Commons:Graphics village pump

From Wikimedia Commons, the free media repository
Jump to navigation Jump to search



This Graphics village pump aims to be technical support forum for all the local Labs, graphists (graphic artists), and volunteers interested in graphic works, and is a page where graphists and users from all the Labs can talk about graphics, tutorials, graphic software, help to build new Graphic Labs, etc. Also for exchanging opinions, ideas, protocols, and ways of improvement.

See also: Graphics abilities page | Graphic Tool | Project Insignia | Stroke Order Project | Current requests/discussions

To have the opinion of graphists check

Illustration Workshop   Map Workshop   Photography Workshop   Video and Sound Workshop

Graphics village pump archives
Monthly archives
2007 Apr May Jun Jul Aug Sep Oct Nov Dec
2008 Jan Feb Mar Apr May Jun Jul Aug Sep Oct Nov Dec
2009 Jan Feb Mar Apr May Jun Jul Aug Sep Oct Nov Dec
2010 Jan Feb Apr May Jun Jul Aug Sep Oct Nov Dec
2011 Jan Feb Mar Apr May Jun Jul Aug Sep Oct Dec
2012 Jan Feb Mar Apr May Jun Jul Aug Sep Oct Nov Dec
2013 Jan Feb Mar Apr May Jun Jul Aug Sep Oct Dec
2014 Jan Feb Mar Apr May Jul Aug Sep Oct Nov Dec
2015 Jan Mar Apr May Jun Jul Sep Oct Nov Dec
2016 Jan Feb Mar Apr May Jun Jul Aug Sep Nov Dec
2017 Feb Mar Apr May Jun Jul Aug Sep Oct Nov Dec
2018 Jan Feb Mar May Jun Jul Aug Sep Nov Dec
2019 Jan Mar Apr May Jun Jul Aug Sep Nov Dec
2020 Jan Feb Mar Apr May Jun Jul Aug Sep
Topic-specific archives

How should I upload Inkscape SVGs?[edit]

I use Inkscape for creating SVG images, and I was wondering if it is better to upload an Inkscape SVG or a regular one. Both have the same file extention and are rendered the same. Inkscape SVGs can be edited in Inkscape without any problems should someone else want to edit a file. Inkscape SVGs have an extremly close file size to regular, but it is slightly higher. Which one is better? bop34talkcontribs 16:13, 11 April 2021 (UTC)

Hi @Bop34: good question – if the Inkscape one renders just as well and is not much bigger, I'd go for the Inkscape SVG. Cheers, cmɢʟee ⋅τaʟκ 21:33, 17 April 2021 (UTC)
@Bop34: It is explained at Help:Inkscape#Saving_files_in_Inkscape
The files should imho be uploaded as plain.svg, iff no features are removed.
If it is unclear it should be imho uploaded as inkscape-svg, otherwise some functions might be irrecoverable lost (e.g. arc-segments, grids, guides, layers, ... some more are listed at User:JoKalliauer/Optimization).
Some Users revert such optimizations, since the files are "not editable", while others (e.g. users that create svgs not in an SVG-editor as inkscape, but in an text-editor) prefer valid SVGs (plain-svg).
So I know users on both sides. I think some of them would like to ban the other option. I personally try solutions that full-fill to both intents, however this needs too much time/knowledge and is imho not realistic duable.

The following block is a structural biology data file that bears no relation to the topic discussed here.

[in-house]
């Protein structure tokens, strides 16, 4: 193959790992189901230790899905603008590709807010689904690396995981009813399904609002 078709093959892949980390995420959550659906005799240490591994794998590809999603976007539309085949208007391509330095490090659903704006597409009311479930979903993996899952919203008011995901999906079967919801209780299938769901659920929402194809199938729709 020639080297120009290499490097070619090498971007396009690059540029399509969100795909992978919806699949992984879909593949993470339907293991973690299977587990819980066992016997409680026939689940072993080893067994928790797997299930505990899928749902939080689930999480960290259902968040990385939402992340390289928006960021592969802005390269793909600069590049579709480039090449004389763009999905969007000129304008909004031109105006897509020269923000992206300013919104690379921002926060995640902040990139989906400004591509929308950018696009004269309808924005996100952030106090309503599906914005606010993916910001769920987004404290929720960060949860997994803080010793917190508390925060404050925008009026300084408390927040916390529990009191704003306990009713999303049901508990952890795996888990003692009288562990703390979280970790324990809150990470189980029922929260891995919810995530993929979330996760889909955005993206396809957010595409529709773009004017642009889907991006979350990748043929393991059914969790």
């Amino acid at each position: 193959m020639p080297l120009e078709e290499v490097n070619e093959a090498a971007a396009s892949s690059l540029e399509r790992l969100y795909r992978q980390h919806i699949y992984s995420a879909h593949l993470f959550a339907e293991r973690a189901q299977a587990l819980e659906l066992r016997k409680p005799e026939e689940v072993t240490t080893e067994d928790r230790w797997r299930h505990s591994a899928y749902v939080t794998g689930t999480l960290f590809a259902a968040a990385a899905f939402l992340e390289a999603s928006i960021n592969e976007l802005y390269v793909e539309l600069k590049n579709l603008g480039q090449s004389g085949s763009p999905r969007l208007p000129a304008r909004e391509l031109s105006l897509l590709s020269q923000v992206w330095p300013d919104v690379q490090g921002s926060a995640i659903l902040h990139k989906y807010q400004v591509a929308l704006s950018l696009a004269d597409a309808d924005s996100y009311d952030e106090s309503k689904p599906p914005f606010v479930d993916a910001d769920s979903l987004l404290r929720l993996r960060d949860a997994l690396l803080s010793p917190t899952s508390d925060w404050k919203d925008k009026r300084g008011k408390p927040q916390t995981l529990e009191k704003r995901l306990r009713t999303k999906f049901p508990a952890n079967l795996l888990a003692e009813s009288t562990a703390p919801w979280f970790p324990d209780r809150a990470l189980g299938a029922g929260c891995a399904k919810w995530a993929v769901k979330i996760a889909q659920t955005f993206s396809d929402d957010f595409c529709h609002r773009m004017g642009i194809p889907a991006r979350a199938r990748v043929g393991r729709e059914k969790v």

I recommend that you choose a solution that works for you, and to avoid edit-wars this decisions should imho be with the original uploader of the image, in very rar cases even two versions should be uploaded.
 — Johannes Kalliauer - Talk | Contributions 19:48, 19 April 2021 (UTC)

Artefacts at certain resolutions of scanned images[edit]

I frequently find when scanning images from books etc., that while the scan looks fine at full resolution, at lower resolutions the image appears with crosshatching or line patterns that can at times badly distort it. As an example, I downloaded a screenshot of this image. In the screenshot, at full resolution one can see a pattern of white dots superimposed over the image (which may be alternatively seen as a dark grid).

Having read the help page on scanning, I'm assuming they are some sort of moire effect? However, it's not clear to me what if anything can be done to prevent it. Can anyone help? Thanks, Gatoclass (talk) 11:45, 17 April 2021 (UTC)

Hi @Gatoclass: It's because printed material uses halftone screening comprising repeated dots of different sizes to simulate greyscale. As you pointed out, a moiré effect arises when the display resolution doesn't match the dot spacing, analogous to beats in music.
The best solution is to source higher-quality material, such as original photographs before halftoning, but that might be impossible. A workaround is to slightly blur the image using an optical low-pass filter but that degrades the image.
A better solution takes the Fourier transform of the image and discards frequencies corresponding to the pattern. Here's the procedure in The Gimp: and a more in-depth analysis.
Hope that helps,
cmɢʟee ⋅τaʟκ 21:48, 17 April 2021 (UTC)
P.S. I used your screenshot to illustrate w:aliasing.
Thank you @Cmglee:, I'm a little busy at the moment and don't have the time to play with a new piece of software right now, but will take a look at it over the next few days and see if I can get it to work. Gatoclass (talk) 14:24, 19 April 2021 (UTC)

@Cmglee:, first of all, thank you so much for the assistance! I got the plug-in working, and have had excellent results with it so far!

One minor issue though is that the tutorial states that the "Decompose" function is found at "Image > Mode > Decompose", actually it's found at "Colors > Components > Decompose" - at least on my version, which is 2.10.14. I see there's a new version out so maybe the tutorial is correct.

Other than that, I am very pleased to have found a way to eliminate this annoying issue from my uploads! On the way, I also learned how to scale images in GIMP - which is really very simple, I don't know how I overlooked it before, so that's another important new string to my image manipulation bow! Additionally, I learned the advantages of scanning and uploading images in .png, which is another handy thing to know. So this has been a very worthwhile exchange for me. Thank you once again, your assistance is much appreciated! Gatoclass (talk) 10:07, 23 April 2021 (UTC)